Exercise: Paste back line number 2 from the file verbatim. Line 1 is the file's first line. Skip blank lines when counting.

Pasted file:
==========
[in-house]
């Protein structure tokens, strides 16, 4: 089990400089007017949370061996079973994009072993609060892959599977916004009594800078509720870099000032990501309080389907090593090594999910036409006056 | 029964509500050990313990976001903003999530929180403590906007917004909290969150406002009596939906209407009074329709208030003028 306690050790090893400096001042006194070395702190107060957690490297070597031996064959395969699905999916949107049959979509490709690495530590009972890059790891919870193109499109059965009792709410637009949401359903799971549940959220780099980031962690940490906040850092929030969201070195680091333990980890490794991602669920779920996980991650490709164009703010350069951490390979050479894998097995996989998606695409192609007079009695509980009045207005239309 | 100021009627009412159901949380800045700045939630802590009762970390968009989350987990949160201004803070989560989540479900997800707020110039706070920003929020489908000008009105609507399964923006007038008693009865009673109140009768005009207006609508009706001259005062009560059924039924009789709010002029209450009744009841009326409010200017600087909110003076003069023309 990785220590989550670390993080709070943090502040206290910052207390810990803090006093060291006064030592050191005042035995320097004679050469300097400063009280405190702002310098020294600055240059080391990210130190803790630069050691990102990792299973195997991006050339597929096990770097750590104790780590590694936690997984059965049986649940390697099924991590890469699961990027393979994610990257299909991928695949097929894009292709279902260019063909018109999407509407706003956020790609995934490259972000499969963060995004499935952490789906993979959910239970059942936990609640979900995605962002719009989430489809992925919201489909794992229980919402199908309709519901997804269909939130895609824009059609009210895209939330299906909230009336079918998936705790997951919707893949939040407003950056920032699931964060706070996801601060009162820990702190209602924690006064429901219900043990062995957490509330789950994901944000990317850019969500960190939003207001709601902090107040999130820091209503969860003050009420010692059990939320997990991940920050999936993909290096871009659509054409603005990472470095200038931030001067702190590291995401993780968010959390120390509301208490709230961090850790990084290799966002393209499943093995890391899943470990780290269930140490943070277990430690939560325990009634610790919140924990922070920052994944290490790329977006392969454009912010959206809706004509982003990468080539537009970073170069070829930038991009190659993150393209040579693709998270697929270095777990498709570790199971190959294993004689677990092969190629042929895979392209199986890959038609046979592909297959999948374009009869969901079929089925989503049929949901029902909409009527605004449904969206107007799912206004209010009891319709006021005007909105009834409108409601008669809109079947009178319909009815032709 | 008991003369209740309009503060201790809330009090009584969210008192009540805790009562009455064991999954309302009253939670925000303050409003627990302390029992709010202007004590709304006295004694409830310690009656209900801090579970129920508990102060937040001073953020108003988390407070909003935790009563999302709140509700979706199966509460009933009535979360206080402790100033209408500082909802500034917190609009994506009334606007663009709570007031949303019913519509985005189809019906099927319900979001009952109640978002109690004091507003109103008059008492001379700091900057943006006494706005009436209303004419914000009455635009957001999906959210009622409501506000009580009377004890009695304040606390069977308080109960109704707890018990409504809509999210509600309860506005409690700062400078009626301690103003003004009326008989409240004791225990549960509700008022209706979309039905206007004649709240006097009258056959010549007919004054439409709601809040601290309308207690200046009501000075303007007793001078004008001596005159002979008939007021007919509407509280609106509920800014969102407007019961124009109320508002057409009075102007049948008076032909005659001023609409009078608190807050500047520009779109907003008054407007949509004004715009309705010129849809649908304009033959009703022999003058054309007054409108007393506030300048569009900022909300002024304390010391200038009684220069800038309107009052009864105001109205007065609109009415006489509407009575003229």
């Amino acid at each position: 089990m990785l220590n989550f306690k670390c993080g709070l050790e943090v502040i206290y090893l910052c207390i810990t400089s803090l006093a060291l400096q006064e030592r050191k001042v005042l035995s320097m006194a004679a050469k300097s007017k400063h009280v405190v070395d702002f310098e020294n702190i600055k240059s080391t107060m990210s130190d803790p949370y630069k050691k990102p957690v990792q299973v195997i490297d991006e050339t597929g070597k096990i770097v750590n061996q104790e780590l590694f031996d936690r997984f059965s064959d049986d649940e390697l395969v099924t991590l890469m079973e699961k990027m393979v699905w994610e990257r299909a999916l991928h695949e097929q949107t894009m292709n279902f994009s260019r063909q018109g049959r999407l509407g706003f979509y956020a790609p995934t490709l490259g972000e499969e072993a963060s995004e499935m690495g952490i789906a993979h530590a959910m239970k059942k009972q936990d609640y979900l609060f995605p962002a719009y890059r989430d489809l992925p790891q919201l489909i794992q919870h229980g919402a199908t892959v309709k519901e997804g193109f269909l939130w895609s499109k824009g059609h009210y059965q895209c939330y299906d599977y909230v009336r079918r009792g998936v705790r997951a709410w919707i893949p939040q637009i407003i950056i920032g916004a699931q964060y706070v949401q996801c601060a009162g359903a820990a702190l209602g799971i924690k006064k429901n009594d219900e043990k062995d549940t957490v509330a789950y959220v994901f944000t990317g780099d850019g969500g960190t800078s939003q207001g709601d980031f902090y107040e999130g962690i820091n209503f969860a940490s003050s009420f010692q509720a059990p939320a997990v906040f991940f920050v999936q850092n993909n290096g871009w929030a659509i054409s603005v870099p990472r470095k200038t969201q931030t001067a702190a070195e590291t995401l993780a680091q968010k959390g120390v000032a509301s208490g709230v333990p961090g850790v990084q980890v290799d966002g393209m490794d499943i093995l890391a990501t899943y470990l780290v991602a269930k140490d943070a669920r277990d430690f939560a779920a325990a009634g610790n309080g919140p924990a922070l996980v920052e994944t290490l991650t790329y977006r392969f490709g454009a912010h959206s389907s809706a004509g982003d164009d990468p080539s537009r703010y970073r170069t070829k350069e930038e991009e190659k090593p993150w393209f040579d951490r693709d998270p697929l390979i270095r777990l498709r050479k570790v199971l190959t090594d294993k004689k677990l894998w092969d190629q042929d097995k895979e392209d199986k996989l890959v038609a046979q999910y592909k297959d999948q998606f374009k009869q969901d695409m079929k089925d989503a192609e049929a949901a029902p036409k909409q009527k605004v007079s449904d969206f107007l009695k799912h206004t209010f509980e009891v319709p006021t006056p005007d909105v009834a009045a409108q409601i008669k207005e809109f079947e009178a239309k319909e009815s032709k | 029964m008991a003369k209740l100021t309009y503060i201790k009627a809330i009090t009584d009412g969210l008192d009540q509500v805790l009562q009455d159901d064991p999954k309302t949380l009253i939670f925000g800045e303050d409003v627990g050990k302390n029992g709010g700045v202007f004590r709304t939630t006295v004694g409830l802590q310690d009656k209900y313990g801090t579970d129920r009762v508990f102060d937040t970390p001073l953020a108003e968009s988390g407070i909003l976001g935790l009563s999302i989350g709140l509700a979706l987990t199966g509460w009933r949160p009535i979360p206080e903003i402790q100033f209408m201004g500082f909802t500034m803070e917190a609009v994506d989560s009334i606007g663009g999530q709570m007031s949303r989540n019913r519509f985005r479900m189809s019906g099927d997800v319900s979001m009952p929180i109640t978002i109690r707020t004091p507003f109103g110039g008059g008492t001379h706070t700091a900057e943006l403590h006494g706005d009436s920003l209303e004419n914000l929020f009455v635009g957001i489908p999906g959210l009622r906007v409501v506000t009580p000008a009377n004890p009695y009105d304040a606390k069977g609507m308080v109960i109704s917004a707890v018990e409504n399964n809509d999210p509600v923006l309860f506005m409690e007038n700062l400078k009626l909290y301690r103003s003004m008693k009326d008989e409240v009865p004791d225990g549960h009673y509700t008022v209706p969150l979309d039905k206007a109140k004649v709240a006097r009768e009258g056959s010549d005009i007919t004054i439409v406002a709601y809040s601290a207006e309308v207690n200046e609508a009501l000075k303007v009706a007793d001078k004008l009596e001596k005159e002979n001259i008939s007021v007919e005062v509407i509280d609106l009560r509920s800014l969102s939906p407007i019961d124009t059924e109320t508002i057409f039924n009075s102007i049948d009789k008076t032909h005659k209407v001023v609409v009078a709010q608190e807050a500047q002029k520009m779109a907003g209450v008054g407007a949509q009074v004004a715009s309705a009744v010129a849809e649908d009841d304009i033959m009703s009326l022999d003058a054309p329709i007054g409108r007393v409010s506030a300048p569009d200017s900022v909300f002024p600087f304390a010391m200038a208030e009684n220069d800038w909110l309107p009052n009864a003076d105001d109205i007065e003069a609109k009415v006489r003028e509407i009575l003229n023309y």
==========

């Protein structure tokens, strides 16, 4: 089990400089007017949370061996079973994009072993609060892959599977916004009594800078509720870099000032990501309080389907090593090594999910036409006056 | 029964509500050990313990976001903003999530929180403590906007917004909290969150406002009596939906209407009074329709208030003028 306690050790090893400096001042006194070395702190107060957690490297070597031996064959395969699905999916949107049959979509490709690495530590009972890059790891919870193109499109059965009792709410637009949401359903799971549940959220780099980031962690940490906040850092929030969201070195680091333990980890490794991602669920779920996980991650490709164009703010350069951490390979050479894998097995996989998606695409192609007079009695509980009045207005239309 | 100021009627009412159901949380800045700045939630802590009762970390968009989350987990949160201004803070989560989540479900997800707020110039706070920003929020489908000008009105609507399964923006007038008693009865009673109140009768005009207006609508009706001259005062009560059924039924009789709010002029209450009744009841009326409010200017600087909110003076003069023309 990785220590989550670390993080709070943090502040206290910052207390810990803090006093060291006064030592050191005042035995320097004679050469300097400063009280405190702002310098020294600055240059080391990210130190803790630069050691990102990792299973195997991006050339597929096990770097750590104790780590590694936690997984059965049986649940390697099924991590890469699961990027393979994610990257299909991928695949097929894009292709279902260019063909018109999407509407706003956020790609995934490259972000499969963060995004499935952490789906993979959910239970059942936990609640979900995605962002719009989430489809992925919201489909794992229980919402199908309709519901997804269909939130895609824009059609009210895209939330299906909230009336079918998936705790997951919707893949939040407003950056920032699931964060706070996801601060009162820990702190209602924690006064429901219900043990062995957490509330789950994901944000990317850019969500960190939003207001709601902090107040999130820091209503969860003050009420010692059990939320997990991940920050999936993909290096871009659509054409603005990472470095200038931030001067702190590291995401993780968010959390120390509301208490709230961090850790990084290799966002393209499943093995890391899943470990780290269930140490943070277990430690939560325990009634610790919140924990922070920052994944290490790329977006392969454009912010959206809706004509982003990468080539537009970073170069070829930038991009190659993150393209040579693709998270697929270095777990498709570790199971190959294993004689677990092969190629042929895979392209199986890959038609046979592909297959999948374009009869969901079929089925989503049929949901029902909409009527605004449904969206107007799912206004209010009891319709006021005007909105009834409108409601008669809109079947009178319909009815032709 | 008991003369209740309009503060201790809330009090009584969210008192009540805790009562009455064991999954309302009253939670925000303050409003627990302390029992709010202007004590709304006295004694409830310690009656209900801090579970129920508990102060937040001073953020108003988390407070909003935790009563999302709140509700979706199966509460009933009535979360206080402790100033209408500082909802500034917190609009994506009334606007663009709570007031949303019913519509985005189809019906099927319900979001009952109640978002109690004091507003109103008059008492001379700091900057943006006494706005009436209303004419914000009455635009957001999906959210009622409501506000009580009377004890009695304040606390069977308080109960109704707890018990409504809509999210509600309860506005409690700062400078009626301690103003003004009326008989409240004791225990549960509700008022209706979309039905206007004649709240006097009258056959010549007919004054439409709601809040601290309308207690200046009501000075303007007793001078004008001596005159002979008939007021007919509407509280609106509920800014969102407007019961124009109320508002057409009075102007049948008076032909005659001023609409009078608190807050500047520009779109907003008054407007949509004004715009309705010129849809649908304009033959009703022999003058054309007054409108007393506030300048569009900022909300002024304390010391200038009684220069800038309107009052009864105001109205007065609109009415006489509407009575003229």